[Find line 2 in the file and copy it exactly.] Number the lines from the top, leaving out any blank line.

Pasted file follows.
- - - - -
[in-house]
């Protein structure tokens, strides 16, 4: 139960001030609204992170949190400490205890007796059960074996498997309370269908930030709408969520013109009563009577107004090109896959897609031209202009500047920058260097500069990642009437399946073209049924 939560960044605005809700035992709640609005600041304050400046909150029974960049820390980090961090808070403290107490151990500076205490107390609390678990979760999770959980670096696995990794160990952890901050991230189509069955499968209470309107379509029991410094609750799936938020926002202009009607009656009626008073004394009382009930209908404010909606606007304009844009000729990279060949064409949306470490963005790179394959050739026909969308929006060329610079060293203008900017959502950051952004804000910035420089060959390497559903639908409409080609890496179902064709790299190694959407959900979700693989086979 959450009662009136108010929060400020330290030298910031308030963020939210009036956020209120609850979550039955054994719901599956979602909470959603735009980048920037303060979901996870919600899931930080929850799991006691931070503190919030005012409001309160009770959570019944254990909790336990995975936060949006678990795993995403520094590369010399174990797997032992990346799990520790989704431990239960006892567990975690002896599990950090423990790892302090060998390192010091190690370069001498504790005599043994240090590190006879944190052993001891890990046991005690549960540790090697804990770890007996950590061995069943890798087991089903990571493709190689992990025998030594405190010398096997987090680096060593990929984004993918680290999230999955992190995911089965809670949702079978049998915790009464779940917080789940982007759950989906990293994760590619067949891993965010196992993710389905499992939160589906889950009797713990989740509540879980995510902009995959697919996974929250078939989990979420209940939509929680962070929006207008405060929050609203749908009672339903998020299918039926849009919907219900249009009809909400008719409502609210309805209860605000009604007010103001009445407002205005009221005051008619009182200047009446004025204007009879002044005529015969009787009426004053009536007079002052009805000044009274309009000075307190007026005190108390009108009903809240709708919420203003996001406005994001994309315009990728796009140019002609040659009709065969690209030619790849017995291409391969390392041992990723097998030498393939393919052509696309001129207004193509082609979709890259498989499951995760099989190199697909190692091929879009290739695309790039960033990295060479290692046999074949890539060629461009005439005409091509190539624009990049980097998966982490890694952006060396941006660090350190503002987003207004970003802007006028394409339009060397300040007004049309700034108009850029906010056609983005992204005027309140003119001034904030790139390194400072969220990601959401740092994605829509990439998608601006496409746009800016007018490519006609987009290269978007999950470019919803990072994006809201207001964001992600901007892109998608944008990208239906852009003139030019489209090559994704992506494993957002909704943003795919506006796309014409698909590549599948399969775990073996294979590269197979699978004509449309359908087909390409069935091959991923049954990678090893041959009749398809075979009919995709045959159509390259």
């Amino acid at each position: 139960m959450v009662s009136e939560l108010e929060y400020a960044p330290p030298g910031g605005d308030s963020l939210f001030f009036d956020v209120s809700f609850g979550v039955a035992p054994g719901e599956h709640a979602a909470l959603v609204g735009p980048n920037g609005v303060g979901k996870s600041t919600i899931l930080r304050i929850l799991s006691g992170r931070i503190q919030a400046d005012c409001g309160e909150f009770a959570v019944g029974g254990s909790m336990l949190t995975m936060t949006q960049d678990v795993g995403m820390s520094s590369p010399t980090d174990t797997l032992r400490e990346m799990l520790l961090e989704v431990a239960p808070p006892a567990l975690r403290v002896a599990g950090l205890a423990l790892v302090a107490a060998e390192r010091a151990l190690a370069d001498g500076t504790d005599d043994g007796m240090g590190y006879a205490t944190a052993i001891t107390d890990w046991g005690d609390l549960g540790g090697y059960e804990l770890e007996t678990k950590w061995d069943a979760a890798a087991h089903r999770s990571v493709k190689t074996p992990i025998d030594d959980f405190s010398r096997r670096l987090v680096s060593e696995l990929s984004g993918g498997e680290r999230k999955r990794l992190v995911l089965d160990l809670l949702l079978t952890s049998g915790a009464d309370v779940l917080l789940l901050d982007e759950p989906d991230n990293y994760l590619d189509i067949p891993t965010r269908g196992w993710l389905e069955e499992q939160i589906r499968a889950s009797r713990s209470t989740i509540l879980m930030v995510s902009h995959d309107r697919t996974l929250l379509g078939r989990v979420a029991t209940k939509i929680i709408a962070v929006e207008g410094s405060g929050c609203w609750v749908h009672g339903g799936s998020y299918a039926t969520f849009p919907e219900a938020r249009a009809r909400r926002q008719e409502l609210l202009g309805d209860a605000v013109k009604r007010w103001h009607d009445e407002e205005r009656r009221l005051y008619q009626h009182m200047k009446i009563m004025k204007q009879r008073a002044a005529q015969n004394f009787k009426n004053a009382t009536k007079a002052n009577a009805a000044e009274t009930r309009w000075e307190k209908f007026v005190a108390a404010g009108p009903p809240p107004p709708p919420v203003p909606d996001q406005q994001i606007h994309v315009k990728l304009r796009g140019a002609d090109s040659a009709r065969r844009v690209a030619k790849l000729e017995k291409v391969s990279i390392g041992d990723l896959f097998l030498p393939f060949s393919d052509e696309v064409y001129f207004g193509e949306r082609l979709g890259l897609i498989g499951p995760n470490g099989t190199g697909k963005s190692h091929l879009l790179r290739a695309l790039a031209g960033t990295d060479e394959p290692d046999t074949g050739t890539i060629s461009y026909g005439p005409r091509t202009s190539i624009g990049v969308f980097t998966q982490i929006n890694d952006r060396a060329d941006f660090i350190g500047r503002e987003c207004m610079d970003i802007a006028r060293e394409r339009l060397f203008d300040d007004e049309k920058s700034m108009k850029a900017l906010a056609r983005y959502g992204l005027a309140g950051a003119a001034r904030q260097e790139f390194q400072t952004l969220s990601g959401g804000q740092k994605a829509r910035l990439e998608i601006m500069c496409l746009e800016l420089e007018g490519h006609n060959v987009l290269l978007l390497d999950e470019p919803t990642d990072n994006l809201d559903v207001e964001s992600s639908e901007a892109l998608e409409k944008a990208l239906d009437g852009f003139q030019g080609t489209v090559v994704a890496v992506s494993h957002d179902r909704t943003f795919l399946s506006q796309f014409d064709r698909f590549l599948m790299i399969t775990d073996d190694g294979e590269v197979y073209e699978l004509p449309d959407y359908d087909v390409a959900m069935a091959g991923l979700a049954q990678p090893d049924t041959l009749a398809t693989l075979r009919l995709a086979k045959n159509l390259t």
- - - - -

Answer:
């Protein structure tokens, strides 16, 4: 139960001030609204992170949190400490205890007796059960074996498997309370269908930030709408969520013109009563009577107004090109896959897609031209202009500047920058260097500069990642009437399946073209049924 939560960044605005809700035992709640609005600041304050400046909150029974960049820390980090961090808070403290107490151990500076205490107390609390678990979760999770959980670096696995990794160990952890901050991230189509069955499968209470309107379509029991410094609750799936938020926002202009009607009656009626008073004394009382009930209908404010909606606007304009844009000729990279060949064409949306470490963005790179394959050739026909969308929006060329610079060293203008900017959502950051952004804000910035420089060959390497559903639908409409080609890496179902064709790299190694959407959900979700693989086979 959450009662009136108010929060400020330290030298910031308030963020939210009036956020209120609850979550039955054994719901599956979602909470959603735009980048920037303060979901996870919600899931930080929850799991006691931070503190919030005012409001309160009770959570019944254990909790336990995975936060949006678990795993995403520094590369010399174990797997032992990346799990520790989704431990239960006892567990975690002896599990950090423990790892302090060998390192010091190690370069001498504790005599043994240090590190006879944190052993001891890990046991005690549960540790090697804990770890007996950590061995069943890798087991089903990571493709190689992990025998030594405190010398096997987090680096060593990929984004993918680290999230999955992190995911089965809670949702079978049998915790009464779940917080789940982007759950989906990293994760590619067949891993965010196992993710389905499992939160589906889950009797713990989740509540879980995510902009995959697919996974929250078939989990979420209940939509929680962070929006207008405060929050609203749908009672339903998020299918039926849009919907219900249009009809909400008719409502609210309805209860605000009604007010103001009445407002205005009221005051008619009182200047009446004025204007009879002044005529015969009787009426004053009536007079002052009805000044009274309009000075307190007026005190108390009108009903809240709708919420203003996001406005994001994309315009990728796009140019002609040659009709065969690209030619790849017995291409391969390392041992990723097998030498393939393919052509696309001129207004193509082609979709890259498989499951995760099989190199697909190692091929879009290739695309790039960033990295060479290692046999074949890539060629461009005439005409091509190539624009990049980097998966982490890694952006060396941006660090350190503002987003207004970003802007006028394409339009060397300040007004049309700034108009850029906010056609983005992204005027309140003119001034904030790139390194400072969220990601959401740092994605829509990439998608601006496409746009800016007018490519006609987009290269978007999950470019919803990072994006809201207001964001992600901007892109998608944008990208239906852009003139030019489209090559994704992506494993957002909704943003795919506006796309014409698909590549599948399969775990073996294979590269197979699978004509449309359908087909390409069935091959991923049954990678090893041959009749398809075979009919995709045959159509390259």